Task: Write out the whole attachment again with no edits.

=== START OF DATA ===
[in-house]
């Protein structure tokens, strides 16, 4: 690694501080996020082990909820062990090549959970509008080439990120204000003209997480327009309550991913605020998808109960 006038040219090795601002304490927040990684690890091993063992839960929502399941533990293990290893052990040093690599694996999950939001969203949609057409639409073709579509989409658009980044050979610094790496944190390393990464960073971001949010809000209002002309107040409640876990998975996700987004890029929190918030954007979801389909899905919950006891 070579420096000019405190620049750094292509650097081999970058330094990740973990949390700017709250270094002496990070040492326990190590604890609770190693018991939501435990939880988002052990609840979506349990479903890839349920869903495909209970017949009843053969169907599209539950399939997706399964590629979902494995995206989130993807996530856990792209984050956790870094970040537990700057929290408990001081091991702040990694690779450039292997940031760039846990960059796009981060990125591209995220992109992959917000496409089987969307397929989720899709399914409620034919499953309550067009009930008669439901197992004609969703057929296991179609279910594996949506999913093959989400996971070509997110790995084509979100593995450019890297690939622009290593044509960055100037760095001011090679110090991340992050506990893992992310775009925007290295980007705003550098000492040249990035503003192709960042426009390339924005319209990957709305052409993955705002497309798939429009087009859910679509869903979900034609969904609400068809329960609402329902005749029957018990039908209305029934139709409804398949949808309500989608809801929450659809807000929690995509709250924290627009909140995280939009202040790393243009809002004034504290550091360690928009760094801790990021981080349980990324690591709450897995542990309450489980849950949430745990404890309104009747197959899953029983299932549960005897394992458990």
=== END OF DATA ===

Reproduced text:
[in-house]
């Protein structure tokens, strides 16, 4: 690694501080996020082990909820062990090549959970509008080439990120204000003209997480327009309550991913605020998808109960 006038040219090795601002304490927040990684690890091993063992839960929502399941533990293990290893052990040093690599694996999950939001969203949609057409639409073709579509989409658009980044050979610094790496944190390393990464960073971001949010809000209002002309107040409640876990998975996700987004890029929190918030954007979801389909899905919950006891 070579420096000019405190620049750094292509650097081999970058330094990740973990949390700017709250270094002496990070040492326990190590604890609770190693018991939501435990939880988002052990609840979506349990479903890839349920869903495909209970017949009843053969169907599209539950399939997706399964590629979902494995995206989130993807996530856990792209984050956790870094970040537990700057929290408990001081091991702040990694690779450039292997940031760039846990960059796009981060990125591209995220992109992959917000496409089987969307397929989720899709399914409620034919499953309550067009009930008669439901197992004609969703057929296991179609279910594996949506999913093959989400996971070509997110790995084509979100593995450019890297690939622009290593044509960055100037760095001011090679110090991340992050506990893992992310775009925007290295980007705003550098000492040249990035503003192709960042426009390339924005319209990957709305052409993955705002497309798939429009087009859910679509869903979900034609969904609400068809329960609402329902005749029957018990039908209305029934139709409804398949949808309500989608809801929450659809807000929690995509709250924290627009909140995280939009202040790393243009809002004034504290550091360690928009760094801790990021981080349980990324690591709450897995542990309450489980849950949430745990404890309104009747197959899953029983299932549960005897394992458990």